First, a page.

Reading, Berkshire

Borough of Reading
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Status:Unitary, Borough
Region:South East England
Ceremonial County:Berkshire
- Total
Ranked 318th
40.40 km²
Admin. HQ:Reading
ONS code:00MC
- Total (2003 est.)
- Density
Ranked 114th
3,567 / km²
Ethnicity:86.8% White
5.2% S.Asian
4.1% Afro-Carib.
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Reading Borough Council
Leadership:Leader & Cabinet
MP, Reading East:Rob Wilson
MP, Reading West:Martin Salter
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St Mary's Church and market

Reading is a town and unitary authority in Berkshire in England, at the confluence of the River Thames and River Kennet, halfway between London and Oxford. The district has a population of over 144,000. Reading is probably the most important business centre in the south east of England outside of Greater London, with the headquarters of some major British companies and the UK offices of a number of major foreign multinationals. The name Reading is pronounced to rhyme with bedding (in IPA .



The centre of Reading is situated close to the confluence of the River Thames and River Kennet, reflecting the town's history as a river port. Just before the confluence, the Kennet cuts through a narrow and relatively steep sided gap in the hills forming the southern flank of the Thames flood plain. The absence of a flood plain on the Kennet in this defile enabled the development of wharves off the notoriously fickle unimproved Thames navigation.

Reading is located some 40 miles (64 km) due west of central London, and 25 miles (40 km) south east of Oxford.

Position: Template:Gbmapping

Reading suburbs: Calcot, Caversham, Coley, Earley, Fords Farm, Katesgrove, Purley-On-Thames, Southcote, Tilehurst, Woodley, Whitley

Nearby towns and cities: London, Oxford

Nearby villages: Pangbourne, Sonning, Theale, Three Mile Cross, Twyford, Winnersh


The settlement was founded at the confluence of the River Thames and River Kennet in the eighth century as Readingum. The name is probably from the Anglo-Saxon for "(Place of) Readda's People", or (less probably) the Celtic Rhydd-Inge, "Ford over the River". It was occupied by the Vikings in 871 but had recovered sufficiently by its 1086 Domesday Book listing to contain around 600 people and be made a designated borough. The town saw much pilgrimage in mediaeval times, see Reading Abbey, below.

By the end of the sixteenth century Reading was the largest town in Berkshire, home to over 3,000 people. The town played an important role during the English Civil War; it changed hands a number of times, and despite its fortifications the longest siege was only ten days in April 1643. Reading was also the only site of significant fighting in England during the Glorious Revolution of 1688.

In 1801, the population of Reading was about 9,400. During the nineteenth century Reading grew rapidly as a manufacturing centre. From 1832 the town returned two Members of Parliament. A town council was introduced in 1839. The railway arrived in 1841, with a second system connecting in 1849. In 1851 the population was 21,500. The town was given county borough status in 1887. By 1900 the population was 59,000 - large sections of the housing in Reading are terraced, reflecting its nineteenth century growth. The town has been famous for beer (1785-1980, India Pale Ale was invented in Reading), bulbs (1807-1976, plant), and biscuit (1822-1977) production, the "Three Bs". In the nineteenth century the town also made 'Reading Sauce'.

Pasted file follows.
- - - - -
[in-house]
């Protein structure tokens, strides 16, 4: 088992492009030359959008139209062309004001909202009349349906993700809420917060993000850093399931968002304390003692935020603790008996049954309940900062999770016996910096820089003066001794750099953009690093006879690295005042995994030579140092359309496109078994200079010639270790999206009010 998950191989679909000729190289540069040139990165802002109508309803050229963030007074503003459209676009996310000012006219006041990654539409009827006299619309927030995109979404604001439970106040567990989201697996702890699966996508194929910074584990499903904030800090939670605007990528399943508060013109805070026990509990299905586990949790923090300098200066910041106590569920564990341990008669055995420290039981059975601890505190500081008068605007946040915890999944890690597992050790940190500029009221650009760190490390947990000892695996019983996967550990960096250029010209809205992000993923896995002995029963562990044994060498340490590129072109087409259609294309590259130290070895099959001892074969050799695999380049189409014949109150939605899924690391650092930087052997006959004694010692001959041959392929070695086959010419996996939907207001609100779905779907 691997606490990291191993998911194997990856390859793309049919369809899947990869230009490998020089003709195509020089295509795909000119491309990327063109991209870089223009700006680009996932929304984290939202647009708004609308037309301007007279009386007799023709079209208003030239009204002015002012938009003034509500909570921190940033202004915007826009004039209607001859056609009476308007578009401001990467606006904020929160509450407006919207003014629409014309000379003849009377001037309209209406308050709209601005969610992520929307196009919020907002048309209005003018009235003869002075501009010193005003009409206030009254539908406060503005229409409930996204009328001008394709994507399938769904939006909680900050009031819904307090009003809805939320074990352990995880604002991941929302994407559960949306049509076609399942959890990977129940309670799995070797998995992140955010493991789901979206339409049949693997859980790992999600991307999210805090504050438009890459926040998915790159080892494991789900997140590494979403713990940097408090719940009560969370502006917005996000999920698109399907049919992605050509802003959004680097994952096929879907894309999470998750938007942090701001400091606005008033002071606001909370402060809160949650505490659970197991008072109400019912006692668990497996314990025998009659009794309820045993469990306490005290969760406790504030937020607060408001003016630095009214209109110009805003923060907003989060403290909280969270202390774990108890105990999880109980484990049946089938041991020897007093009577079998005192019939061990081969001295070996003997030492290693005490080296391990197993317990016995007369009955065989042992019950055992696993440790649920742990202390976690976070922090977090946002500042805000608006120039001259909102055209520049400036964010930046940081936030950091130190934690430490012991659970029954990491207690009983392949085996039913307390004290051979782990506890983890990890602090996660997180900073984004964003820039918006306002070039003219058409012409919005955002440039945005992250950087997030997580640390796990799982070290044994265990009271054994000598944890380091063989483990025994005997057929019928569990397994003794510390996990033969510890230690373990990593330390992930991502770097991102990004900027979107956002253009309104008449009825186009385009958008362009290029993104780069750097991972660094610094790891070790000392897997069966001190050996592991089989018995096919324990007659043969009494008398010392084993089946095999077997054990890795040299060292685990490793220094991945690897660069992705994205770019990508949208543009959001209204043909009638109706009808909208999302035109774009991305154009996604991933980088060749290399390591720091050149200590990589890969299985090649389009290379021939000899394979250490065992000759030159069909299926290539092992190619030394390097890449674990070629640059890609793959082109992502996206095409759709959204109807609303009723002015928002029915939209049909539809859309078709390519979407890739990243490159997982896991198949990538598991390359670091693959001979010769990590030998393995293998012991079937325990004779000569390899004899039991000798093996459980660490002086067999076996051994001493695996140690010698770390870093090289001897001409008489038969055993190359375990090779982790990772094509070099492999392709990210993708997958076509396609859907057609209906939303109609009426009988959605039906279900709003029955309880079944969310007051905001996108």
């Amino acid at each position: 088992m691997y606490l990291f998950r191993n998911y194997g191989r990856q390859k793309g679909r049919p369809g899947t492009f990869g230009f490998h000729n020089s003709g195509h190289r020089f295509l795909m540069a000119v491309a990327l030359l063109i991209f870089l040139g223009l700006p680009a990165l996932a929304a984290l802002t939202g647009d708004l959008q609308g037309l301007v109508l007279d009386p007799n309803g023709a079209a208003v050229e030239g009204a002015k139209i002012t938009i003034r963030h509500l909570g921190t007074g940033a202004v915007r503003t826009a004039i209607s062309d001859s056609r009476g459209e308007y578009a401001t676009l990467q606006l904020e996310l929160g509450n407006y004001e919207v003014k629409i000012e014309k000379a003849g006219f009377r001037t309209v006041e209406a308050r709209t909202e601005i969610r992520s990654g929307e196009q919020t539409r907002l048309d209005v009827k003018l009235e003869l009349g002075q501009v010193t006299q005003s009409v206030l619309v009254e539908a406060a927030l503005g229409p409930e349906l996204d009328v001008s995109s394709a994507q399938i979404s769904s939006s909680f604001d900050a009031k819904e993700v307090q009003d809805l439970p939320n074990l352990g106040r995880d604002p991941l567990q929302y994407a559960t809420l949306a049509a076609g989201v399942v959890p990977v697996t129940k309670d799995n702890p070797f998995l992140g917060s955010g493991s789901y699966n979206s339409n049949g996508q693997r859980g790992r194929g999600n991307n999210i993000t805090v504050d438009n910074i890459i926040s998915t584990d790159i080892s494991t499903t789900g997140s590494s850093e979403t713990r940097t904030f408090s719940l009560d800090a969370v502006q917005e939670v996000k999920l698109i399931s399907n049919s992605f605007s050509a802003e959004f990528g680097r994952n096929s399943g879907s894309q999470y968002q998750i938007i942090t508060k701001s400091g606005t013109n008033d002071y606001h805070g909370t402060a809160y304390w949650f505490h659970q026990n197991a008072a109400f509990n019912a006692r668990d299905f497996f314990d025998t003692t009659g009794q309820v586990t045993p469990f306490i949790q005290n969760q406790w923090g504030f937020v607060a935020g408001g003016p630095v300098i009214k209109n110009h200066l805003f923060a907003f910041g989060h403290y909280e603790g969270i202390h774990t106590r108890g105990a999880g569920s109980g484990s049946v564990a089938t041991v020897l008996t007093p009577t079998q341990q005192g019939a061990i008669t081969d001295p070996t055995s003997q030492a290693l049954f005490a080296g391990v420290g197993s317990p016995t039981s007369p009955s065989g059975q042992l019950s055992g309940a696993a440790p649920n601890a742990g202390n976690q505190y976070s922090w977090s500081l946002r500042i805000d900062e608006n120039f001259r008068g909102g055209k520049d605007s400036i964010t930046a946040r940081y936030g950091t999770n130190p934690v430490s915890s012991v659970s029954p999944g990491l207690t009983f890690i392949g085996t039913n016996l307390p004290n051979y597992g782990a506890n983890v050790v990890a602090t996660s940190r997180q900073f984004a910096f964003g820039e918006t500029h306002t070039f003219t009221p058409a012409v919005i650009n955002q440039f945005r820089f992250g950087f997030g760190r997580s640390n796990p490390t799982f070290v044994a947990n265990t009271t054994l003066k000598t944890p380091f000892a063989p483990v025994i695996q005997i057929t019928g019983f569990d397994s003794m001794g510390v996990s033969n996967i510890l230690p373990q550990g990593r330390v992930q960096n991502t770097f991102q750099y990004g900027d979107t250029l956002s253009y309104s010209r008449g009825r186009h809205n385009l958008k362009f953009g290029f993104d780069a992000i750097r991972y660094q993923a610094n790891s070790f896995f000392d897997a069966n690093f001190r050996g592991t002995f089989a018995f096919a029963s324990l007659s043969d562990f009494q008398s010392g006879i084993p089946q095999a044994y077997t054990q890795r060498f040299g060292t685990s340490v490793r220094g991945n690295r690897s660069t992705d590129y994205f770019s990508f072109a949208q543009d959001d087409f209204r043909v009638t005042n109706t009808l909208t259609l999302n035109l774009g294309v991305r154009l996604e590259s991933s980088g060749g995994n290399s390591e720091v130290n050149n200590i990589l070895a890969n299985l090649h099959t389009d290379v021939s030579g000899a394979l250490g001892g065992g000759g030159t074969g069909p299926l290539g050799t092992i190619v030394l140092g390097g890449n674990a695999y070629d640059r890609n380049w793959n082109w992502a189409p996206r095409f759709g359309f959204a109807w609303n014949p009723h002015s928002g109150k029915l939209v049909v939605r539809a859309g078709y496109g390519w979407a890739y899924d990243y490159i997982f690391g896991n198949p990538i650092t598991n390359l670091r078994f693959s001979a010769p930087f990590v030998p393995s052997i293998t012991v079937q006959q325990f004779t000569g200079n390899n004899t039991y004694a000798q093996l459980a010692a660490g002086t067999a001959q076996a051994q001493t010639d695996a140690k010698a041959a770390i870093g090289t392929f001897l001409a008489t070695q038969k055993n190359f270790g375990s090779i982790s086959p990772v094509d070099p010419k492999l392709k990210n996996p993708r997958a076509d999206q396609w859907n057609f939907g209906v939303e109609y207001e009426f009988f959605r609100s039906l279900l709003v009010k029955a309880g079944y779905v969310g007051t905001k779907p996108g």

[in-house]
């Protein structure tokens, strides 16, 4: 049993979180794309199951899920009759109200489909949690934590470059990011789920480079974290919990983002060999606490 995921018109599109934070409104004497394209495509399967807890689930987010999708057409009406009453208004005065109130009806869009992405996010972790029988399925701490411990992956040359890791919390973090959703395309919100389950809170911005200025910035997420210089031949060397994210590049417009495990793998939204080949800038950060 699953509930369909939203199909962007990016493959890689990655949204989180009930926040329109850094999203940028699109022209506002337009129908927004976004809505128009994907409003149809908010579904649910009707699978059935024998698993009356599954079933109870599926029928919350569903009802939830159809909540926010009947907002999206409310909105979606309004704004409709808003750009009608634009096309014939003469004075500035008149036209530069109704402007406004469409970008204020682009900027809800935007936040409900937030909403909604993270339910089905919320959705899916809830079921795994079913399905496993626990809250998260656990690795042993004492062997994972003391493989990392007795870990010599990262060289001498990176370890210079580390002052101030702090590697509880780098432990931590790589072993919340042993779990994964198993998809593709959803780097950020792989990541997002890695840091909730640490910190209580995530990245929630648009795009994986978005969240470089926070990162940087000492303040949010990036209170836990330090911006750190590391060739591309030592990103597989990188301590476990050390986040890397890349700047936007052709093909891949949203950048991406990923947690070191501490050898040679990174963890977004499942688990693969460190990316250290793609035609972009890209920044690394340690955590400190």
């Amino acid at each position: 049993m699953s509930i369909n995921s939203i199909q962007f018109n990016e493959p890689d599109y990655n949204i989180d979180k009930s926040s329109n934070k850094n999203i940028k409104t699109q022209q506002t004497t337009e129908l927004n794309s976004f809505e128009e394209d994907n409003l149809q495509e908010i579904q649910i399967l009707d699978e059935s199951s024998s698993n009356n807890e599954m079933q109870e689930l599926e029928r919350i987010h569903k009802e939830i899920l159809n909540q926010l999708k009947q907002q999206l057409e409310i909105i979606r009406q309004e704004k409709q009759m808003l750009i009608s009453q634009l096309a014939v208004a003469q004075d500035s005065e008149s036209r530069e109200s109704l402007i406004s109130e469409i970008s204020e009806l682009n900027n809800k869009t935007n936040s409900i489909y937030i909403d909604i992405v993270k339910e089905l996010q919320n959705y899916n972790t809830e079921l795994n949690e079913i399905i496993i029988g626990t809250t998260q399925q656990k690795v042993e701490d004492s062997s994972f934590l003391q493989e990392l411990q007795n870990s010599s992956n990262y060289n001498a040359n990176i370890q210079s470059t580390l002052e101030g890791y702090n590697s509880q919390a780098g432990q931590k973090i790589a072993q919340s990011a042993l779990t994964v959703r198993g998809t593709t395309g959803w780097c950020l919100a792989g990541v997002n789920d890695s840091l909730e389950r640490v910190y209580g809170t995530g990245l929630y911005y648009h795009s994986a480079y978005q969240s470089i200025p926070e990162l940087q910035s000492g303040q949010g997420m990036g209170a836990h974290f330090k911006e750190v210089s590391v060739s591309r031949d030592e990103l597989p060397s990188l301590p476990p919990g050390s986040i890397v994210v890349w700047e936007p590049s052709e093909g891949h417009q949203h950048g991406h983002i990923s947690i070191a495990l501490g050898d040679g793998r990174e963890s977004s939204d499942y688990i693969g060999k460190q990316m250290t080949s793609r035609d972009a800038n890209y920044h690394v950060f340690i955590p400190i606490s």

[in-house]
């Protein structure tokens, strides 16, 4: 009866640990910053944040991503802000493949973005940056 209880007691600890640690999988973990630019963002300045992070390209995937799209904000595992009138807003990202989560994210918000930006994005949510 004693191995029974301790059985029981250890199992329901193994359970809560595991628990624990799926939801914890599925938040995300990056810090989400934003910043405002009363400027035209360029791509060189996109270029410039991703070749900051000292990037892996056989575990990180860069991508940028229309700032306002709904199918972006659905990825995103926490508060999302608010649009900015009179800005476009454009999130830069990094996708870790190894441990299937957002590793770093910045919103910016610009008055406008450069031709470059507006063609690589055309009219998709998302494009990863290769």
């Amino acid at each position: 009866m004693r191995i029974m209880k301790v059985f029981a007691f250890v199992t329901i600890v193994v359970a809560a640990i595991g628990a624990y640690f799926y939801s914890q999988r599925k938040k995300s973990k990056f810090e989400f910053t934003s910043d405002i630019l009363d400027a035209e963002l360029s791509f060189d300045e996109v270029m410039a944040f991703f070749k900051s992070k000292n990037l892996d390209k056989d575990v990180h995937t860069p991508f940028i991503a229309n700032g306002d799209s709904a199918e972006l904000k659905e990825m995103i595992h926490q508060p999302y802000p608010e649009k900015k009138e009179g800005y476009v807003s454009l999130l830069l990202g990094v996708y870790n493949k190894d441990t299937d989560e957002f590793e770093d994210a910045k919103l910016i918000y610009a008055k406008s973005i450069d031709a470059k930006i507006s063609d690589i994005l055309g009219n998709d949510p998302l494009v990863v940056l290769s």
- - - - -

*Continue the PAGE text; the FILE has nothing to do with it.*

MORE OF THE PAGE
The town continued to expand in the 20th century, annexing Caversham across the River Thames in Oxfordshire in 1911. This expansion can be seen in the smear of 1920s semi-detached properties and the 1950s expansion that joined Woodley, Earley and Tilehurst into Reading. The Lower Earley development started in the 1970s, although part of Wokingham district, was the largest private housing development of its time in Europe. This extended the urban area of Reading right up to the M4 motorway, which acts as the southern boundary to the town. Further recent housing developments have substantially increased the number of modern commuter houses in the surrounding parts of Reading, and 'out-of-town' shopping hypermarkets.

Listed companies headquartered in Reading include BG Group and Wolseley. Other large employers in the area include information and communication technology (ICT) giants like Microsoft, Hewlett Packard and Oracle as well as the finance firm the Prudential and Gillette, who market shaving products. The town also hosts two annual music festivals - Reading Festival and Womad.


Although the largest town in Berkshire over many centuries, Reading had to wait until the 1974 County change to become the official county town of Berkshire (when the much smaller town of Abingdon moved to Oxfordshire). The Borough of Reading became a unitary authority area in 1998 when Berkshire County Council was abolished, and is now responsible for all aspects of local government within the borough. The borough council has made several applications for city status, but as of 2004 these have all been rejected.

The borough limits now include the former villages of Caversham, Southcote and Whitley together with part of the village of Tilehurst, but exclude several settlements which are still part of the urban area. These settlements include Woodley, Earley and Lower Earley which form part of Wokingham unitary authority, and the remainder of Tilehurst, Calcot and Purley-On-Thames which form part of West Berkshire unitary authority. The exclusion of these areas from the borough is politically controversial, and proposals occasionally surface to include them.

Reading and the surrounding area is currently divided between the parliamentary constituencies of Reading East and Reading West. Historically Reading was represented at various times by the members for the former Parliamentary Borough of Reading and the former parliamentary constituencies of Reading, Reading North, and Reading South.